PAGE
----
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  • Writer's pictureArizona Contractor & Community

New advantage for contractors in ROC hearings: the power to accept the licensing decision

Under a recent Arizona law, a contractor can lock in a favorable hearing decision before the ROC can modify or reject it.


By Jamie Hanson

An Arizona law that went into effect in September 2022 gives new protections to licensed contractors and other business and professional licensees in state agency “licensing decisions.”


The amended A.R.S. § 41-1092.08 gives a contractor 10 days to accept an administrative law judge’s provisional decision before the ROC has a chance to modify it or reject it. If the ALJ’s written decision is favorable, the contractor can accept it, making the decision final – i.e., the ROC cannot change it.


The 10-day window applies “in any appealable agency action or contested case involving a licensing decision.” (While the new provision applies to state agencies and their licensees in general, for the purpose of this article we will restrict our discussion to the ROC and licensed contractors.)


If the contractor does not accept the ALJ’s decision, the ROC can still do what it has always been able to do: accept the decision, modify it, or even reject it. However, under the 2022 amendments, if the ROC intends to modify or reject the provisional decision – e.g., by imposing a penalty or punishment more severe than the ALJ’s recommendation – the ROC must first have a conference with the contractor.


If the ROC seeks to deviate from the ALJ’s recommendation, the ROC runs the risk of an adverse attorney-fee award. Under amendments to A.R.S. § 12-348(A)(2), that statute now provides, “A licensee that prevails in an appeal of an agency’s final decision following a conference pursuant to section 41-1092.08, subsection I is entitled to recover reasonable attorney fees and costs incurred during all stages of the proceeding.” Thus, a state agency that wants to change the ALJ’s recommended decision must weigh that potential liability for its own attorney fees and those of the license holder.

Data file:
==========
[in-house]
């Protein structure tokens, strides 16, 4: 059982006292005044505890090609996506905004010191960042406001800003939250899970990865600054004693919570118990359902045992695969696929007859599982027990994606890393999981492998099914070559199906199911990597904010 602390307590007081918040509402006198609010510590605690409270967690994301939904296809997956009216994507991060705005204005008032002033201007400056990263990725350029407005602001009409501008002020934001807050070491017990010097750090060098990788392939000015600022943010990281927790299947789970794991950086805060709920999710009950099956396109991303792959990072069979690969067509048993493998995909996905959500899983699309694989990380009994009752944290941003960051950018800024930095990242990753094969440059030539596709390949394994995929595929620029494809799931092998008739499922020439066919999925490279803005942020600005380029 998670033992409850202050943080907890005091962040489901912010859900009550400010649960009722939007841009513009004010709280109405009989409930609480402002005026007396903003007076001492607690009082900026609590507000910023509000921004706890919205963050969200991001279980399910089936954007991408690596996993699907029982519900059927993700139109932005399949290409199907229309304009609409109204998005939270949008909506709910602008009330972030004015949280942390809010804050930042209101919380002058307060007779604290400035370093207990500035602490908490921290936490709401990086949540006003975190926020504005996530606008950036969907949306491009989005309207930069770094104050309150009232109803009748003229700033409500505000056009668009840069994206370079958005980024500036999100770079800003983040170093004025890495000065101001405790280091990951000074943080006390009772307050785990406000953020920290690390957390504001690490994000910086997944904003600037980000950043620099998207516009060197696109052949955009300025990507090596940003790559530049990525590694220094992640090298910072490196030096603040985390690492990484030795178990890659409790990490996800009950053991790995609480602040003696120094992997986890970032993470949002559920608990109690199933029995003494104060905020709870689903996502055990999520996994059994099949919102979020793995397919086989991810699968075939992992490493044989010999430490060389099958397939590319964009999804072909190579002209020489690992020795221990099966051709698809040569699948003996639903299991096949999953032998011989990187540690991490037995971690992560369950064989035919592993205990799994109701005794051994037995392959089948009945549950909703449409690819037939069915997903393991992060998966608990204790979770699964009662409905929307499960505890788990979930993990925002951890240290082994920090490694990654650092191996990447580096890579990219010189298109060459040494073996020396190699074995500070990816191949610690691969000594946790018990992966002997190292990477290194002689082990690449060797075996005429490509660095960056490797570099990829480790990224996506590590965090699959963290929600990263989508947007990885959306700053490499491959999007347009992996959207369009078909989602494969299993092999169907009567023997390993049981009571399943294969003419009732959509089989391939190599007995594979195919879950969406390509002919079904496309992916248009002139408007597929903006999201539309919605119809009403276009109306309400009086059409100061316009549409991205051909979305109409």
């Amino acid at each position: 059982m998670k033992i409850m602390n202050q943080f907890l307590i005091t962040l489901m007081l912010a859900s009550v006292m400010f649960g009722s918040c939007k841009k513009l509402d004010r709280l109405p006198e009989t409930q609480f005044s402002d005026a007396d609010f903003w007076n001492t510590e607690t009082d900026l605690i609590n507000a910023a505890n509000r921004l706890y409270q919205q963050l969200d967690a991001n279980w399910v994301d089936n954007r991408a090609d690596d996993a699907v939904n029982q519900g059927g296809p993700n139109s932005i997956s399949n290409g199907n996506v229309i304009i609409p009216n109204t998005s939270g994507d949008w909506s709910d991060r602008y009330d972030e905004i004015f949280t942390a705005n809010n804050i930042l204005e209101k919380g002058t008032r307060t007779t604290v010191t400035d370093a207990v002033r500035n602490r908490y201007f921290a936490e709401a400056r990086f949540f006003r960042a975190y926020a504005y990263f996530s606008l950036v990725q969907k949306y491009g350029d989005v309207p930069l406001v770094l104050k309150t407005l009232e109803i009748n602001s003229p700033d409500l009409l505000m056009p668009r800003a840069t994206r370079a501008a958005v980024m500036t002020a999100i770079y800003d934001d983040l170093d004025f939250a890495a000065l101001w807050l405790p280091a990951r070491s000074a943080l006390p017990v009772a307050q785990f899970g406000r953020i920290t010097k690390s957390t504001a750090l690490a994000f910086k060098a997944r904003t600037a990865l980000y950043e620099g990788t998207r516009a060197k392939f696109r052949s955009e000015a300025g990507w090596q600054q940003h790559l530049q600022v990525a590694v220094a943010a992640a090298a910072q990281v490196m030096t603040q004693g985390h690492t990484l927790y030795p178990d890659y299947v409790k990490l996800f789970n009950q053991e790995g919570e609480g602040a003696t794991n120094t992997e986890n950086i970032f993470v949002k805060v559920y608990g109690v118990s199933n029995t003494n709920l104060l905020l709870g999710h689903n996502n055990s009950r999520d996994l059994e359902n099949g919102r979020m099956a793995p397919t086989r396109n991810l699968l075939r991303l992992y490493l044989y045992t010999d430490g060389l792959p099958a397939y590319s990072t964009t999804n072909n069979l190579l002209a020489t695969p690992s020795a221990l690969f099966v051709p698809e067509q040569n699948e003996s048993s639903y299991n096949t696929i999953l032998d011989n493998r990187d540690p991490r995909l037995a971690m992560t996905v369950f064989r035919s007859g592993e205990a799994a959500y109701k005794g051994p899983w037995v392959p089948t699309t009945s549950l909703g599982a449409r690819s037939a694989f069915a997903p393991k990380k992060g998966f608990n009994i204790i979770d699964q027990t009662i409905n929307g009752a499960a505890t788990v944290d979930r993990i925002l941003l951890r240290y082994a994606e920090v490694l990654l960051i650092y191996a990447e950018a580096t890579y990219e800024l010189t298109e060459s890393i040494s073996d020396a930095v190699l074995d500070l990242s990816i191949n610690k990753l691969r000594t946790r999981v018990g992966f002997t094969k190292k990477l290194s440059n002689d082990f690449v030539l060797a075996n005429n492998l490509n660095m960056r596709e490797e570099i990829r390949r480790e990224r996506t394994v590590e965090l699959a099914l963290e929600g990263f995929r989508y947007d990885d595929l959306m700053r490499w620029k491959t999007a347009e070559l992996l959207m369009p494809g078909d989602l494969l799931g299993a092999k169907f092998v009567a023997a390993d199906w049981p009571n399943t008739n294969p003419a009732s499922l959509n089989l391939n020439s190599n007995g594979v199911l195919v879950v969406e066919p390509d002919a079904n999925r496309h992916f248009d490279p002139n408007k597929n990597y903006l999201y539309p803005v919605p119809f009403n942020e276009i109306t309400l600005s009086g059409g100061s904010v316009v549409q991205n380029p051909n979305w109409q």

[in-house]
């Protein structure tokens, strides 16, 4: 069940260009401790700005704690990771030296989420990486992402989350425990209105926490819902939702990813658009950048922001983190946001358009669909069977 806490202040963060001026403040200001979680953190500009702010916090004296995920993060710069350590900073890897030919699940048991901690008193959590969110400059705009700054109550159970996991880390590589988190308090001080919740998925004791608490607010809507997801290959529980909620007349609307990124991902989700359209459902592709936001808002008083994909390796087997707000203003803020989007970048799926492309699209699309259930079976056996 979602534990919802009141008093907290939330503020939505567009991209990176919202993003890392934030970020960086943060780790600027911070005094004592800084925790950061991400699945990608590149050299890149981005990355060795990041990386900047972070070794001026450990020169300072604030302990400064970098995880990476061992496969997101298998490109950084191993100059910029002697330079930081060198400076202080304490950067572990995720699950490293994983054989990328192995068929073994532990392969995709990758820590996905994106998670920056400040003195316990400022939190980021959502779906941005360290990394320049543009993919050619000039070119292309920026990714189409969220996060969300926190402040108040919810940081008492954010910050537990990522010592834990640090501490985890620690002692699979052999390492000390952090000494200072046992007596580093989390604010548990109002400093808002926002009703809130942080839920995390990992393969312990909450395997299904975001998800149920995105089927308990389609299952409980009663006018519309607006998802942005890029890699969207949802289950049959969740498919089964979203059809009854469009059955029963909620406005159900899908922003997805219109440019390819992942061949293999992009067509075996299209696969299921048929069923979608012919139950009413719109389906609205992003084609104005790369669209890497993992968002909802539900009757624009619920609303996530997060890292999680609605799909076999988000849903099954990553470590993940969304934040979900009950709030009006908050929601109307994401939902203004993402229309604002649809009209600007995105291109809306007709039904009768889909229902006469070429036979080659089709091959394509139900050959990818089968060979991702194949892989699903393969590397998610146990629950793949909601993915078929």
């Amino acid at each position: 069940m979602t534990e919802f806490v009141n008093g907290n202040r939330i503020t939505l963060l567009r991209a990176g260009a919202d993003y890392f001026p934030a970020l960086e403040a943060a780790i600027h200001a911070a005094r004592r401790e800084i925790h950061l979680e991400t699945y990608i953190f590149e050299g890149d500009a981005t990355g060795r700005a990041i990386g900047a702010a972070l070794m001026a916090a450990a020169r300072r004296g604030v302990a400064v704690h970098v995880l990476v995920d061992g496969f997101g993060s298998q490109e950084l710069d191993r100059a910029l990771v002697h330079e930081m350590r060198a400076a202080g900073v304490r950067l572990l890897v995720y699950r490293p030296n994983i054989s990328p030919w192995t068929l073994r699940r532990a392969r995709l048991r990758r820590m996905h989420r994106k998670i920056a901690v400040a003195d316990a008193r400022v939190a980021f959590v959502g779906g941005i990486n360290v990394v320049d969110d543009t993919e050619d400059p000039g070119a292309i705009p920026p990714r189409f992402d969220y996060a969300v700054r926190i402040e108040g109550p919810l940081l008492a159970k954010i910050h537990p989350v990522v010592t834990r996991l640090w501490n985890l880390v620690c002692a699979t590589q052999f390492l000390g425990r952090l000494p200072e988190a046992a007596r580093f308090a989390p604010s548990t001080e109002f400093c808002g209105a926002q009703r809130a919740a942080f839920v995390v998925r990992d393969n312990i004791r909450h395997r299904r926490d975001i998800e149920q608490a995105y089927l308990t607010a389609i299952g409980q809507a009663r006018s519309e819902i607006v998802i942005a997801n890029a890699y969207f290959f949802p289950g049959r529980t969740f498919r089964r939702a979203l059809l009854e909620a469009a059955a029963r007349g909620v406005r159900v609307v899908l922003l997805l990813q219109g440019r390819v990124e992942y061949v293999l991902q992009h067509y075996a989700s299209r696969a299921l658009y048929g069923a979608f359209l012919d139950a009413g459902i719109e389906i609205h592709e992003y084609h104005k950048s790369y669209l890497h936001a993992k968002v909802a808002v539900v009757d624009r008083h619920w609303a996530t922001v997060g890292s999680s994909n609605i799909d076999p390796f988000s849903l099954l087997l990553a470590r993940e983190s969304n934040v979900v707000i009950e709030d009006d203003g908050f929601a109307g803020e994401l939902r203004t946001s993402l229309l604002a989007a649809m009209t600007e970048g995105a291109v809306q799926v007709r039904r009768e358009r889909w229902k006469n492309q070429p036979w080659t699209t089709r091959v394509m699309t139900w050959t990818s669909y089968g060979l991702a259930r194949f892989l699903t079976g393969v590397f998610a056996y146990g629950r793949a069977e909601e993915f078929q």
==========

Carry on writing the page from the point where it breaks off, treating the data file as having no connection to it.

Practical Implications. This new law is good news for contractors, because it gives them more control over the hearing process that affects their license.


Many contractors deal with homeowner complaints about workmanship, and an adverse decision can lead to suspension of the contractor’s license. Under the amended A.R.S. § 41-1092.08, a decision to suspend a contractor’s license after a homeowner’s workmanship complaint is a “licensing decision” that falls under the protection of the 2022 law.


If a contractor successfully defends its license at the administrative hearing, the ALJ decision will recommend that the complaint be dismissed, with no discipline against the contractor’s license. Thanks to the 2022 law, the contractor has the right to accept that favorable decision, without the risk of the Registrar overturning it. (That was a real risk before the law was passed; if it disagreed with the ALJ’s decision, the Registrar would sometimes convert a dismissal into a suspension.)


If the ALJ decision recommends only a “slap on the wrist” decision (a one-day suspension, for example), the Registrar cannot increase that discipline unless the Registrar meets with the contractor in advance. If the Registrar persists in increasing the discipline, then the Registrar could be liable for attorney fees if that decision is ultimately overturned in Superior Court.

 

Conclusion. Apart from this development in the law being generally more favorable to contractors, it also helps contractors in any negotiations with homeowners during the complaint process.


The new law is a healthy reminder that the homeowner is not in total control of the complaint process, and there are protections in place to preserve the contractor’s right to hold a license.



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